With most of the year over and not a lot likely to be happening in December I thought it might be an ok time to look back over my photographic year and pick out my favourite shots by category. I’ve tried a lot of different stuff this year and been generally pleased with the results. I defintely feel I’ve improved as a photographer which is what pleases me most.
Up until a week ago this would have been won by one of the Newhaven lighthouse shots I took this year but at the last minute I reckon this sunset from Calton Hill tied it for my top sunset shot so I’ll nominate the pair of them.
No contest in this one, I only manged a single sunrise all year but luckily, I do like it a lot. From the Cramond causeway.
This long exposure shot of the wreck on the breach at Longniddry in East Lothian is my clear favourite, the Heliopan 10 stopper put such a nice colour on the shot.
In the city
I liked this one as it took me about 3 goes to get the shot I wanted, that’s going back 3 nights in a row, not taking 3 shots…
This shot of the Scottish Executive building reflecting in Victoria Quay on a still night was a real high point. A single exposure with the zoom effect coming from twisting the zoom during exposure.
Another shot from the Cramond causeway gets the vote here. I figured out how to time the tide coming up the causeway fairly accurately this year so got a few variations on this shot.
I really felt I started to make some good inroads with my macro photography this year and this shot taken lying flat on my back in the Botanics was my favourite of the year.
I got a fair few decent insect shots this year, this bluebottle I stalked in the Botanics for ages and got a stack of shots.
I’ve got this one on a huge canvas in my hall, enough said.
Danbo didn’t get so much of an outing this year but I reckon the Buttercup Bokeh shot was the best of the year.
Contenders in this category had to be from either my Lensbaby, digital Holga or M42 something or other lens, and the winner was… the lensbaby.
I’ve done a stack of street stuff this year thanks to my side project Real Edinburgh, this was one of my favourites.
Normally this would be a railings shot, I have a thing about photographing railings. I liked this shot of chained up bikes taken during the festival though.
I took stacks of mono stuff this year, especially when I was learning long exposures. This from Calton Hill is one of the standouts to me.
The Red Arrows performing in Edinburgh was a highlight of the year and not something I’ll forget in a hurry, however I think this shot from the Leuchars Airshow pips the Edinburgh shots to the post.
I love photographing fireworks and hiking 2 SLR’s, 2 tripods, 6 lenses and various other bits and bobs up Arthurs Seat for the festival fireworks this year really paid off.
Finally, my wee dog, Scrappy, always features heavily in my photography. This is my favourite of him this year, soaking wet on a beach in Berwick with the mother in laws dog in the background.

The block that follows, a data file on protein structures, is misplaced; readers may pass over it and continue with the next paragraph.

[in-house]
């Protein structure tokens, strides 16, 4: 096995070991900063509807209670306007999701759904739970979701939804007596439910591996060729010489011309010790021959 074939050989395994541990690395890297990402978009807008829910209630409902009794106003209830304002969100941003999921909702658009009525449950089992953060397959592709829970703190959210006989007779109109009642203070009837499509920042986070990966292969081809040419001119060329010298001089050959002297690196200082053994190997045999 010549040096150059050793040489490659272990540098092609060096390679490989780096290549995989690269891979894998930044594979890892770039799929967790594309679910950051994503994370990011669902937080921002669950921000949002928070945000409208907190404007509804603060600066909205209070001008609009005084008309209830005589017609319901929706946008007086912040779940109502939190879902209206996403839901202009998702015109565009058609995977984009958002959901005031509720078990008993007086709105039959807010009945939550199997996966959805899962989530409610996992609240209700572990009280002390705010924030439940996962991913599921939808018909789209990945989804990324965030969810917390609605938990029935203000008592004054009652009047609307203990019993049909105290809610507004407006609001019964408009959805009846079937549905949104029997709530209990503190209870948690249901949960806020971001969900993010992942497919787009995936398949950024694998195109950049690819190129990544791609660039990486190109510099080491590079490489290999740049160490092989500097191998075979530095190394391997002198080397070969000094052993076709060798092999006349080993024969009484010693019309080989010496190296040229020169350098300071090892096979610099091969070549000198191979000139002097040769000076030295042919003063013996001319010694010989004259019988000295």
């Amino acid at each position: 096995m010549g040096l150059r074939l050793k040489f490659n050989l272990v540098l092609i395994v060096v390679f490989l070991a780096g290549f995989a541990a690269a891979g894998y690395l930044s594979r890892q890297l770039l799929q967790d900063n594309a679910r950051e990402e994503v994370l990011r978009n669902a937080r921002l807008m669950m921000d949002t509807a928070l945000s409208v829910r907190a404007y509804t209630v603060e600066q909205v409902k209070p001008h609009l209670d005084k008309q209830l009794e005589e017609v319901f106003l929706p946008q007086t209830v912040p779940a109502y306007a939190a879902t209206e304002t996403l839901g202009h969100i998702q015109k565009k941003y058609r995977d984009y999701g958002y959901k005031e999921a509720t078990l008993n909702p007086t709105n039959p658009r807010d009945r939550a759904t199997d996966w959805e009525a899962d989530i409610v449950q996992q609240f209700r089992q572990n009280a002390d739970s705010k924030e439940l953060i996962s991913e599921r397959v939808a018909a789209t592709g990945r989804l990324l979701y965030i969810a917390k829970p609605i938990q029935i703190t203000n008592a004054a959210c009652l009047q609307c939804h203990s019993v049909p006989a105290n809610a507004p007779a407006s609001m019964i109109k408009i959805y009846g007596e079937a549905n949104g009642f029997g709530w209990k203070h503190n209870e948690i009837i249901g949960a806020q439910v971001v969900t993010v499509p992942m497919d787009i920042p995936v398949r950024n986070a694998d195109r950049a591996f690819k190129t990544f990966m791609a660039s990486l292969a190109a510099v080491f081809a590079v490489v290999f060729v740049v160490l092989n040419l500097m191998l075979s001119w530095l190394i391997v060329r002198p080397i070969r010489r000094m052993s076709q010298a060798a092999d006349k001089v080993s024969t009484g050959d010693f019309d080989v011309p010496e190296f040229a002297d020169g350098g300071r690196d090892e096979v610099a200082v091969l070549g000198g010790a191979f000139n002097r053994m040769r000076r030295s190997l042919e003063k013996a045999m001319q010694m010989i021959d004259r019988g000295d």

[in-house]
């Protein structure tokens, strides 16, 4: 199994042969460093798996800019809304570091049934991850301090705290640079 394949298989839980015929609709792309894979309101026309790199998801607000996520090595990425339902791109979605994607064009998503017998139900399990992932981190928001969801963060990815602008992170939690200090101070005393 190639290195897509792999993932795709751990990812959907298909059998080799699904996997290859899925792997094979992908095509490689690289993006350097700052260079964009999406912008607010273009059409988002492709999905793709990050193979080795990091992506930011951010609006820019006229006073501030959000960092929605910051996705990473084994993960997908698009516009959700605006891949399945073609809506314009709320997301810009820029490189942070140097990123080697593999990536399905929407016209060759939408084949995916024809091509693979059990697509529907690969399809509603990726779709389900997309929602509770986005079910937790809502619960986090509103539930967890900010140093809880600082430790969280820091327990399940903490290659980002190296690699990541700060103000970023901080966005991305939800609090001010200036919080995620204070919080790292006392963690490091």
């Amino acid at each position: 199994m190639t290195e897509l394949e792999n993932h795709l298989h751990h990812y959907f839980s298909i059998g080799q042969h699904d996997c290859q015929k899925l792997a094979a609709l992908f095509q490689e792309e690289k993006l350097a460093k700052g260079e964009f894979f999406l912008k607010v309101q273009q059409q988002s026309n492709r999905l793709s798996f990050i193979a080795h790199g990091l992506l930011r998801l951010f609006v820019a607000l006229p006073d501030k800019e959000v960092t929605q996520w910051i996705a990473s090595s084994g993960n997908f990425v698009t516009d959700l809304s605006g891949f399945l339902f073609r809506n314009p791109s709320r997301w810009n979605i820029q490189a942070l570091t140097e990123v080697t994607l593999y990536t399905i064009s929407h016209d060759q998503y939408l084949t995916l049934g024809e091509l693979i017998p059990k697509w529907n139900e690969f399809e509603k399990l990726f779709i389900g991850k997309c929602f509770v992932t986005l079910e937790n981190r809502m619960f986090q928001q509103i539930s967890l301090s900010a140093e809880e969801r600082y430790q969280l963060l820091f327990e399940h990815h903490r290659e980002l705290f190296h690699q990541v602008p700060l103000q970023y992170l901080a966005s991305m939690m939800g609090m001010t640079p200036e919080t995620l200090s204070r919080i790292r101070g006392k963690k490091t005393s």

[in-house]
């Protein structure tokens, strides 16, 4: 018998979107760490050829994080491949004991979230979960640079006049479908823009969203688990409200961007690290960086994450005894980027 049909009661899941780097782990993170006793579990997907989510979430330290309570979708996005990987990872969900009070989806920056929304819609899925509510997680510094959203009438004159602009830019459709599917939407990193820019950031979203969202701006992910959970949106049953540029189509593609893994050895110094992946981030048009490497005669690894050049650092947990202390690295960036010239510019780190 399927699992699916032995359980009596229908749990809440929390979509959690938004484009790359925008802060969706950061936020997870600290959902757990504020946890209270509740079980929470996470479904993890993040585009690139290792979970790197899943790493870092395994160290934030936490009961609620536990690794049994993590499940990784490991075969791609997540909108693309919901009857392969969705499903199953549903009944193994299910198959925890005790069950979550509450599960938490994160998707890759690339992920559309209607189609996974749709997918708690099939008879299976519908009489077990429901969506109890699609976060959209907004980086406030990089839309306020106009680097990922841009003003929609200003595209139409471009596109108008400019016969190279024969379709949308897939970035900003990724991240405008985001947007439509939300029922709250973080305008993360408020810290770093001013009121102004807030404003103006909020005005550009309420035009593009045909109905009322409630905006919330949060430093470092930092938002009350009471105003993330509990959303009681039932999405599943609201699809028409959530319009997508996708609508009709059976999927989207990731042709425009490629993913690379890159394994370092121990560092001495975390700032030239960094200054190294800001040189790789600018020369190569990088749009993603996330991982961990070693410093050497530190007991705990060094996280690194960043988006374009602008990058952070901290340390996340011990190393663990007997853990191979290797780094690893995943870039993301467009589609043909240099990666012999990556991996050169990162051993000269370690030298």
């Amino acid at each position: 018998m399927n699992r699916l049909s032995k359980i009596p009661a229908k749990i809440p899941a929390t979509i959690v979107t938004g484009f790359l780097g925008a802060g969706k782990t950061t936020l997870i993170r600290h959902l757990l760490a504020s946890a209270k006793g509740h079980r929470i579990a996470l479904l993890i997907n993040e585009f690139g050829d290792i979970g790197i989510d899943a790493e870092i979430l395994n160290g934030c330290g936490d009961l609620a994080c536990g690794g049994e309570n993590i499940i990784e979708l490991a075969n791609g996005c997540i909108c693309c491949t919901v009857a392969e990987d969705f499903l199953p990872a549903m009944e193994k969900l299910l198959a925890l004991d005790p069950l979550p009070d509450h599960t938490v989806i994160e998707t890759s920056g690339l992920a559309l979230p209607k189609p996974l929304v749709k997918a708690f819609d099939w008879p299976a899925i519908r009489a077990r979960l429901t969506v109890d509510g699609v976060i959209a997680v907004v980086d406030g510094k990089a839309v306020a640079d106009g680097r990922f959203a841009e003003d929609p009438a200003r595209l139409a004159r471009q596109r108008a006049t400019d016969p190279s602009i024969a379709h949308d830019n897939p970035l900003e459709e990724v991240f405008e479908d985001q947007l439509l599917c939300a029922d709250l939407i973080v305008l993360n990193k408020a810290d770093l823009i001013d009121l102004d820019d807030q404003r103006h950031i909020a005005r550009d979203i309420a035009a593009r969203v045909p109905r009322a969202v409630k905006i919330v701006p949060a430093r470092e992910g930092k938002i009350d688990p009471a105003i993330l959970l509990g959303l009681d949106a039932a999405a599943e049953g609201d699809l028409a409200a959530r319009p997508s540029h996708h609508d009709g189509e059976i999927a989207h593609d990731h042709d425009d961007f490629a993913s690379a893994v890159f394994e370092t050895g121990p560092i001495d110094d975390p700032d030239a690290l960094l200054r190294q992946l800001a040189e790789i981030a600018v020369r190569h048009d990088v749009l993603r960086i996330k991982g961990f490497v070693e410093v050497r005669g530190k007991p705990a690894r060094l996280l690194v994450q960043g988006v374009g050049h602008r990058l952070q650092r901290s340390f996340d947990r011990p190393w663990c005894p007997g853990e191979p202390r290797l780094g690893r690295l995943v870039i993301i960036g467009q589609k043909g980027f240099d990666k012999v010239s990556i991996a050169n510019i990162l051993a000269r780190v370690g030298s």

With the recent purchase of a 2nd ten stop filter I finally had a chance to compare 2 of the them side by side. My original filter, a Heliopan ND3.0 has been well used and was a very good buy. However, the screw in can be cumbersome especially if you recompose for any reason.
The big problem with a screw in 10 stopper is that with it in place you can’t see anything at all through the viewfinder. This means you need to remove the filter to recompose and attach again for the shot. Either that or guess the composition, ramp up the ISO, take a test shot of a few seconds and adjust till you get the composition and then drop down to a low ISO and take the shot. Neither that handy if I’m honest.
Hence, the attraction of a slot in 10 stopper. In a perfect world I’d have bought a Lee Big Stopper, a proven product. Sadly, the Lee filter is almost impossible to get hold of right now thanks to supply issues at Lee and 2nd hand items are going for nearly double the price on ebay. Facing either nearly £200 for a Lee or a 6 month wait I opted for the new Hitech Pro Stopper.
Hitech claim this filter is made of a new IR resistant resin and they also claim to have fixed the light leak issues of the old filter by adding a 1.5mm gasket (for Lee holders, 3mm for Hitech holders). The filter comes in it’s own pouch and does seem pretty well made. Price is reasonable at £72 from TeamworkPhoto. TeamworkPhoto also supplied by Heliopan at a cost of £92 for the 77mm version.
So, how do they compare side by side?
This was a shot taken one after the other in dull conditions. Both shots were 90s exposures with a Hitech 150 0.9 GND in front of the 10 stopper. Same ISO, same lens, same f setting etc etc. The shot is a straight conversion of the RAW file to jpg for each with no PP applied.
As you can see, the Hitech does have a pronounced blue cast compared to the Heliopan which has a slightly warm cast but much better colour reproduction. Casts are not that hard to remove but obviously there is a lot less work to do with the Heliopan. The blue cast however, might be desirable in seascape type shots.
The Hitech also seems to let in slightly more light that the Heliopan, maybe not quite a full 10 stops? Other than that, all other areas of performance seem fairly equal.
So, it comes down a choice between the convenience of the slot in filter vs the colour reproduction of the screw in filter. Shooting for B&W, the slot in will be fine. Shooting for colour, I’d go with the fiddly screw in every time.
I’m going to keep the Hitech filter though, it’s got a place to be used where the screw in maybe isn’t convenient. The Hitech too unlike the other popular 10 stoppers in the market isn’t glass, it’s resin which should make it far less likely to end up in a million bits on some slippy rocks somewhere!